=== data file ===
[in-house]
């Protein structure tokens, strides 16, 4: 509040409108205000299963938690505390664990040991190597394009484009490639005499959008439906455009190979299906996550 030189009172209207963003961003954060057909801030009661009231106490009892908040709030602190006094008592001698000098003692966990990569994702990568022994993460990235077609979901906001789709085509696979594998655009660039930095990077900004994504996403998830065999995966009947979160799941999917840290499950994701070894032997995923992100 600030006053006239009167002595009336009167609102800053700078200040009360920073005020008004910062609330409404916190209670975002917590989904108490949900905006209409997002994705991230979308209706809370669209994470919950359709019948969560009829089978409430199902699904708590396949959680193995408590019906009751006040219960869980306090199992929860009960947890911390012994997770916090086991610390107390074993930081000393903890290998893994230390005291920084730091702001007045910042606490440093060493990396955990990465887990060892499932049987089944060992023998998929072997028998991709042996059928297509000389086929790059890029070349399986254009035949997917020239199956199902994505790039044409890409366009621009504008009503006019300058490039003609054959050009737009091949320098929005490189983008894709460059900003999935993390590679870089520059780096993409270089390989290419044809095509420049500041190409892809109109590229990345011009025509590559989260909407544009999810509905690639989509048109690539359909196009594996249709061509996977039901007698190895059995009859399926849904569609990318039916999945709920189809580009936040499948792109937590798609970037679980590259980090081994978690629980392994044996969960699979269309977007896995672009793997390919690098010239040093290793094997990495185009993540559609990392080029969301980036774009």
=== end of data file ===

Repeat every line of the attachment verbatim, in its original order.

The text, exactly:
[in-house]
């Protein structure tokens, strides 16, 4: 509040409108205000299963938690505390664990040991190597394009484009490639005499959008439906455009190979299906996550 030189009172209207963003961003954060057909801030009661009231106490009892908040709030602190006094008592001698000098003692966990990569994702990568022994993460990235077609979901906001789709085509696979594998655009660039930095990077900004994504996403998830065999995966009947979160799941999917840290499950994701070894032997995923992100 600030006053006239009167002595009336009167609102800053700078200040009360920073005020008004910062609330409404916190209670975002917590989904108490949900905006209409997002994705991230979308209706809370669209994470919950359709019948969560009829089978409430199902699904708590396949959680193995408590019906009751006040219960869980306090199992929860009960947890911390012994997770916090086991610390107390074993930081000393903890290998893994230390005291920084730091702001007045910042606490440093060493990396955990990465887990060892499932049987089944060992023998998929072997028998991709042996059928297509000389086929790059890029070349399986254009035949997917020239199956199902994505790039044409890409366009621009504008009503006019300058490039003609054959050009737009091949320098929005490189983008894709460059900003999935993390590679870089520059780096993409270089390989290419044809095509420049500041190409892809109109590229990345011009025509590559989260909407544009999810509905690639989509048109690539359909196009594996249709061509996977039901007698190895059995009859399926849904569609990318039916999945709920189809580009936040499948792109937590798609970037679980590259980090081994978690629980392994044996969960699979269309977007896995672009793997390919690098010239040093290793094997990495185009993540559609990392080029969301980036774009």